A 1959 revolt in Rwanda led to killings of Tutsi, with over 100,000 fleeing the country. The Tutsi monarchy was abolished by referendum in 1961 and in 1962 the country gained independence from Belgium. Years of violent conflict and killing followed.

Tensions peaked in April 1994, when the shooting down of a plane carrying the Presidents of Rwanda and Burundi triggered what appeared to be an orchestrated attempt by some Hutu leaders to eliminate the Tutsi population. Millions of Rwandans, including approximately three-quarters of the Tutsi population, were killed.

Around two million Hutus – many fearing Tutsi retribution – fled into neighboring Burundi, Tanzania and Uganda. Since then, most have returned to Rwanda. However, hundreds of thousands of people in Rwanda still do not know the fate of missing family members.

The problem of missing persons is not limited to the time of the 1994 genocide. In May 2014, Human Rights Watch (HRW) reported a rise in cases of enforced disappearance, in many instances affecting people who may have been suspected of opposition activities.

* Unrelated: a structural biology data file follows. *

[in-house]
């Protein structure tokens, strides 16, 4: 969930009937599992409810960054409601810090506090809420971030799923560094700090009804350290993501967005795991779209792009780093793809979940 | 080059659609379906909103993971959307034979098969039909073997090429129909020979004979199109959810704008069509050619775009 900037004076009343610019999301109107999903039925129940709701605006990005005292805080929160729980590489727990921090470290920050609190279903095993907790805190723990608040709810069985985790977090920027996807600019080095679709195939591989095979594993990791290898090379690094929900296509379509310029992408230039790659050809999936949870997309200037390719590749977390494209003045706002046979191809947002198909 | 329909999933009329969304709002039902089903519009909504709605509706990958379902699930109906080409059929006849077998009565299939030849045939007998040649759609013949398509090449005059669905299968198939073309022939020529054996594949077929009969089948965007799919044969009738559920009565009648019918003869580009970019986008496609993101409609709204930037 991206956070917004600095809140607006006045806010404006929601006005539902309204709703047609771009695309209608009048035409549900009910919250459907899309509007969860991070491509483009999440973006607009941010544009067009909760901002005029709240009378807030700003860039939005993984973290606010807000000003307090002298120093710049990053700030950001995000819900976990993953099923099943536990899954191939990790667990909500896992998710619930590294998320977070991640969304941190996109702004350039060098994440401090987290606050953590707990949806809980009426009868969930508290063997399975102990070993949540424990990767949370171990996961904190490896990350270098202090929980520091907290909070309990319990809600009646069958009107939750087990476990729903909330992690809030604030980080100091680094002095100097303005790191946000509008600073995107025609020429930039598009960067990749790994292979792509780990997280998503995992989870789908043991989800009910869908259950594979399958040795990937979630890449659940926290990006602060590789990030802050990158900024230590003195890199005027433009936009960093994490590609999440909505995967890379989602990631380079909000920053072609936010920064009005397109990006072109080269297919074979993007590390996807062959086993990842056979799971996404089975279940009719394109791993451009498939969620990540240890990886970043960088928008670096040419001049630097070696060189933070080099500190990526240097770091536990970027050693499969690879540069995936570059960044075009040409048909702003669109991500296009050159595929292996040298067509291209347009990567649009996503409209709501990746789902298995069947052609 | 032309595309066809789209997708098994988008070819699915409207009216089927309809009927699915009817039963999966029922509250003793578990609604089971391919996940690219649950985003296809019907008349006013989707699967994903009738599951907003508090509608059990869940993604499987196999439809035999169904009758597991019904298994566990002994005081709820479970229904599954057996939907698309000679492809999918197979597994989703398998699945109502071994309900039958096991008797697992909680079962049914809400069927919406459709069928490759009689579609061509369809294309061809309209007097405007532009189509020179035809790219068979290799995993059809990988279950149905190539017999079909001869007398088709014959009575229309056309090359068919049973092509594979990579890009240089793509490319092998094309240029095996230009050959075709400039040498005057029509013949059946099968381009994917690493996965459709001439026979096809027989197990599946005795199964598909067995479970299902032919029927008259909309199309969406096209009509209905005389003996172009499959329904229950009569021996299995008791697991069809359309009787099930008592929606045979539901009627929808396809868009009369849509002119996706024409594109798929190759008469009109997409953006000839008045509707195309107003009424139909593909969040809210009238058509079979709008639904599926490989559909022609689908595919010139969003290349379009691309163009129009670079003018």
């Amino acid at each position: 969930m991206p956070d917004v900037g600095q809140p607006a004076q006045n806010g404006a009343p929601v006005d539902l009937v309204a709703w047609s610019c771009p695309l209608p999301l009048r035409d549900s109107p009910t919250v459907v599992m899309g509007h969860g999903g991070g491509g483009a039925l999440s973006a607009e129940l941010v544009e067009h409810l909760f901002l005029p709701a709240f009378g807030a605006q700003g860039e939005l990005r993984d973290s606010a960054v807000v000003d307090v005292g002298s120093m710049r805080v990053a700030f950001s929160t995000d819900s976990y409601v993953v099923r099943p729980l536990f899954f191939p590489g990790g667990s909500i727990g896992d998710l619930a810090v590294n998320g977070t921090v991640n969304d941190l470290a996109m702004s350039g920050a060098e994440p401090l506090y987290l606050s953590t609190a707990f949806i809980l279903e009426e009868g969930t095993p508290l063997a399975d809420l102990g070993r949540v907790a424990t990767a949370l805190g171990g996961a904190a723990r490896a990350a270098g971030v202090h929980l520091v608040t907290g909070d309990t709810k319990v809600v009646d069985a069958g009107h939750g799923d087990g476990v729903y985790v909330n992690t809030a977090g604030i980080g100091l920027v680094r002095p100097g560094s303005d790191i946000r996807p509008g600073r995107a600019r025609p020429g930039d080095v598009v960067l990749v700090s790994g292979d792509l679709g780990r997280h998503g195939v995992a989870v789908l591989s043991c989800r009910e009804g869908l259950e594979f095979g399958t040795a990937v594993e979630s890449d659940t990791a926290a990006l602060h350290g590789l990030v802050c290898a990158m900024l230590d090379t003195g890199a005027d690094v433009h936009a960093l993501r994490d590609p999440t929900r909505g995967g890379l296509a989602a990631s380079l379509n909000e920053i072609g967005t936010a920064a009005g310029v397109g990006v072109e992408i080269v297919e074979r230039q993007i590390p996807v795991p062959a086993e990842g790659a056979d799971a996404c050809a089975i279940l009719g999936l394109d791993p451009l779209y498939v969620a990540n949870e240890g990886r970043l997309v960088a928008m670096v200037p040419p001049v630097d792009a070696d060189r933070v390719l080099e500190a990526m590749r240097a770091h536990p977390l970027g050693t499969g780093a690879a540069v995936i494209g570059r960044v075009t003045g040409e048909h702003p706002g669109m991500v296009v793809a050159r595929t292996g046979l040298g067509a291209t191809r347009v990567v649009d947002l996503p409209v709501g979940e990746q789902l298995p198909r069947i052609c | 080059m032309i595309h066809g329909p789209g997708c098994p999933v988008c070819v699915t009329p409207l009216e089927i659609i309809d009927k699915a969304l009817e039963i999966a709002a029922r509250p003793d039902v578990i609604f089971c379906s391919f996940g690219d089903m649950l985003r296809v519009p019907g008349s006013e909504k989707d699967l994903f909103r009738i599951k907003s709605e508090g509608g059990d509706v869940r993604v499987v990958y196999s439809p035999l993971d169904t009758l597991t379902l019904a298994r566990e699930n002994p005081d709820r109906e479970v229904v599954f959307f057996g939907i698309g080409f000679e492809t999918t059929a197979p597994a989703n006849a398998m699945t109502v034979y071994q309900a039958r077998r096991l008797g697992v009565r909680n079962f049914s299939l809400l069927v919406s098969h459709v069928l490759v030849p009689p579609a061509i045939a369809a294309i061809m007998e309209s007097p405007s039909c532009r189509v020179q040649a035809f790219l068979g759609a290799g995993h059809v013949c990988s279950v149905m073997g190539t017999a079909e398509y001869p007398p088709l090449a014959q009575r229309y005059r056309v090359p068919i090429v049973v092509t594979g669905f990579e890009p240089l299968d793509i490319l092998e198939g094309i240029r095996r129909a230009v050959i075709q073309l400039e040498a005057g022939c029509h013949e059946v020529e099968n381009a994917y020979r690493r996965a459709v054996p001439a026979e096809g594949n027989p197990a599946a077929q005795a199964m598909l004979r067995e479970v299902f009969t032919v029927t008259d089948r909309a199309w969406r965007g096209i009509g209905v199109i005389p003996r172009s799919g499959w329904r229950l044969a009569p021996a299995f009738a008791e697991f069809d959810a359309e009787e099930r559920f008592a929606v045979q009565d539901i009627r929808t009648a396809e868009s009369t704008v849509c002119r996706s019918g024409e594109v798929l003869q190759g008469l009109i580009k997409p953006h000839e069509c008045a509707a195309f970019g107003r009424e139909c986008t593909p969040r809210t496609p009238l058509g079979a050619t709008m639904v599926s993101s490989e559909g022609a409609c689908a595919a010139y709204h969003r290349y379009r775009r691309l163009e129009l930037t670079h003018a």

In 1996 the International Criminal Tribunal for Rwanda (ICTR) commissioned a series of mass grave exhumations that were conducted by Physicians for Humans Rights (PHR). In one mass grave the remains of 454 individuals were recovered. Almost half were children under the age of 15. Of the 454 individuals found, only 17 could be identified through identification papers, clothing or personal items.

The PHR exercise, which was halted after excavations at just two sites, encountered criticism as being culturally inappropriate and lacking scientific rigor. In one 1999 case, the ICTR dismissed PHR findings presented as evidence.

By 2014, when the ICTR was in the process of formally concluding its operations, just 93 people had been indicted and 70 convicted. Nine of those accused of playing a significant role in the genocide remained at large, including three alleged ringleaders, Defense Minister Augustin Bizimana, millionaire businessman Félicien Kabuga, and Commander of the Presidential Guard Battalion Protais Mpiranya.

Rwanda has also witnessed remarkable efforts by individuals and NGOs to overcome the legacy of violence and injustice. One example is the work of the Association Modeste et Innocent (AMI). AMI organizes small groups of victims and perpetrators and prepares the way for individual meetings at which perpetrators seek forgiveness from the survivors of massacres.